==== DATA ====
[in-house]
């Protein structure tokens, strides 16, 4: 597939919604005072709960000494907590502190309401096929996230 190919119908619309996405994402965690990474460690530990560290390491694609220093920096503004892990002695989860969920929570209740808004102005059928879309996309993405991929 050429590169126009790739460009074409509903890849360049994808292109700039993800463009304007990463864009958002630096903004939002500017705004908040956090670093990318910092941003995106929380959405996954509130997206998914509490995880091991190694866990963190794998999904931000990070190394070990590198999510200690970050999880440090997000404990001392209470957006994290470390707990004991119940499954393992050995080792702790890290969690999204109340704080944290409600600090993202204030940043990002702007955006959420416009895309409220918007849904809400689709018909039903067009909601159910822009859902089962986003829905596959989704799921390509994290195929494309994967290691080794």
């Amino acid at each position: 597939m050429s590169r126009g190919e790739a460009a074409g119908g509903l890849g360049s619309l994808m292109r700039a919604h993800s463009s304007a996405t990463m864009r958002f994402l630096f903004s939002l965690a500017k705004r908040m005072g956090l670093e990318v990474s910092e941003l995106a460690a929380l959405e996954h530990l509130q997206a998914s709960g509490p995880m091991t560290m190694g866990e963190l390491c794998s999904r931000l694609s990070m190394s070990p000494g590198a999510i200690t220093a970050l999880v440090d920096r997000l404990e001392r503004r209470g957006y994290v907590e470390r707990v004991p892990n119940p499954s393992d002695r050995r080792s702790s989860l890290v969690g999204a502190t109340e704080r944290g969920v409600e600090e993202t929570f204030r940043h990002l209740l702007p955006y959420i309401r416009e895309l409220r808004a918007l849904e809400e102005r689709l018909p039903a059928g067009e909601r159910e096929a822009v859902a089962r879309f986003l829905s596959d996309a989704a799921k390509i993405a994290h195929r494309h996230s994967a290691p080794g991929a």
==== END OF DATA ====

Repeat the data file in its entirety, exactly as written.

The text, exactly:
[in-house]
């Protein structure tokens, strides 16, 4: 597939919604005072709960000494907590502190309401096929996230 190919119908619309996405994402965690990474460690530990560290390491694609220093920096503004892990002695989860969920929570209740808004102005059928879309996309993405991929 050429590169126009790739460009074409509903890849360049994808292109700039993800463009304007990463864009958002630096903004939002500017705004908040956090670093990318910092941003995106929380959405996954509130997206998914509490995880091991190694866990963190794998999904931000990070190394070990590198999510200690970050999880440090997000404990001392209470957006994290470390707990004991119940499954393992050995080792702790890290969690999204109340704080944290409600600090993202204030940043990002702007955006959420416009895309409220918007849904809400689709018909039903067009909601159910822009859902089962986003829905596959989704799921390509994290195929494309994967290691080794």
């Amino acid at each position: 597939m050429s590169r126009g190919e790739a460009a074409g119908g509903l890849g360049s619309l994808m292109r700039a919604h993800s463009s304007a996405t990463m864009r958002f994402l630096f903004s939002l965690a500017k705004r908040m005072g956090l670093e990318v990474s910092e941003l995106a460690a929380l959405e996954h530990l509130q997206a998914s709960g509490p995880m091991t560290m190694g866990e963190l390491c794998s999904r931000l694609s990070m190394s070990p000494g590198a999510i200690t220093a970050l999880v440090d920096r997000l404990e001392r503004r209470g957006y994290v907590e470390r707990v004991p892990n119940p499954s393992d002695r050995r080792s702790s989860l890290v969690g999204a502190t109340e704080r944290g969920v409600e600090e993202t929570f204030r940043h990002l209740l702007p955006y959420i309401r416009e895309l409220r808004a918007l849904e809400e102005r689709l018909p039903a059928g067009e909601r159910e096929a822009v859902a089962r879309f986003l829905s596959d996309a989704a799921k390509i993405a994290h195929r494309h996230s994967a290691p080794g991929a």